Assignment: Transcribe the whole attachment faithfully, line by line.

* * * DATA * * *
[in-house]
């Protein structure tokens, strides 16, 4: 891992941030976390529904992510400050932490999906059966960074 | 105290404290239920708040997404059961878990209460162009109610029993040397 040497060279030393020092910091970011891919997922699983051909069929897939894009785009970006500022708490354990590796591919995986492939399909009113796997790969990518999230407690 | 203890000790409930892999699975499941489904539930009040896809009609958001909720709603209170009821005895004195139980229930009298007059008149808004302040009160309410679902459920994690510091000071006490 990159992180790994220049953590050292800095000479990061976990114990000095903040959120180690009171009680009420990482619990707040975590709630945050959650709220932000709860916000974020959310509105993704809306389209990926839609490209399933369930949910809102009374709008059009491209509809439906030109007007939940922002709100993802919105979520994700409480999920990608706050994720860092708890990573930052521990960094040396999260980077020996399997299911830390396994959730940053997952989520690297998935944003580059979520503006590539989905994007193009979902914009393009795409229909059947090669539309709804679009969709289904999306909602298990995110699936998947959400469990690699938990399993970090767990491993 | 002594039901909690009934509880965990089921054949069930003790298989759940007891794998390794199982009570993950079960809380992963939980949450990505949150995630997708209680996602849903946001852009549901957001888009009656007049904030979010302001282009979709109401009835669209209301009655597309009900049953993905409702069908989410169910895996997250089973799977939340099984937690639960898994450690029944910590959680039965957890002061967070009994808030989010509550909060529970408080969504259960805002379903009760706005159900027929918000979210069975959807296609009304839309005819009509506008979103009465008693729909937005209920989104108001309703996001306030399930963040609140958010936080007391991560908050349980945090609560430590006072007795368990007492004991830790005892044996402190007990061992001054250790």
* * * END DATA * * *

[in-house]
């Protein structure tokens, strides 16, 4: 891992941030976390529904992510400050932490999906059966960074 | 105290404290239920708040997404059961878990209460162009109610029993040397 040497060279030393020092910091970011891919997922699983051909069929897939894009785009970006500022708490354990590796591919995986492939399909009113796997790969990518999230407690 | 203890000790409930892999699975499941489904539930009040896809009609958001909720709603209170009821005895004195139980229930009298007059008149808004302040009160309410679902459920994690510091000071006490 990159992180790994220049953590050292800095000479990061976990114990000095903040959120180690009171009680009420990482619990707040975590709630945050959650709220932000709860916000974020959310509105993704809306389209990926839609490209399933369930949910809102009374709008059009491209509809439906030109007007939940922002709100993802919105979520994700409480999920990608706050994720860092708890990573930052521990960094040396999260980077020996399997299911830390396994959730940053997952989520690297998935944003580059979520503006590539989905994007193009979902914009393009795409229909059947090669539309709804679009969709289904999306909602298990995110699936998947959400469990690699938990399993970090767990491993 | 002594039901909690009934509880965990089921054949069930003790298989759940007891794998390794199982009570993950079960809380992963939980949450990505949150995630997708209680996602849903946001852009549901957001888009009656007049904030979010302001282009979709109401009835669209209301009655597309009900049953993905409702069908989410169910895996997250089973799977939340099984937690639960898994450690029944910590959680039965957890002061967070009994808030989010509550909060529970408080969504259960805002379903009760706005159900027929918000979210069975959807296609009304839309005819009509506008979103009465008693729909937005209920989104108001309703996001306030399930963040609140958010936080007391991560908050349980945090609560430590006072007795368990007492004991830790005892044996402190007990061992001054250790």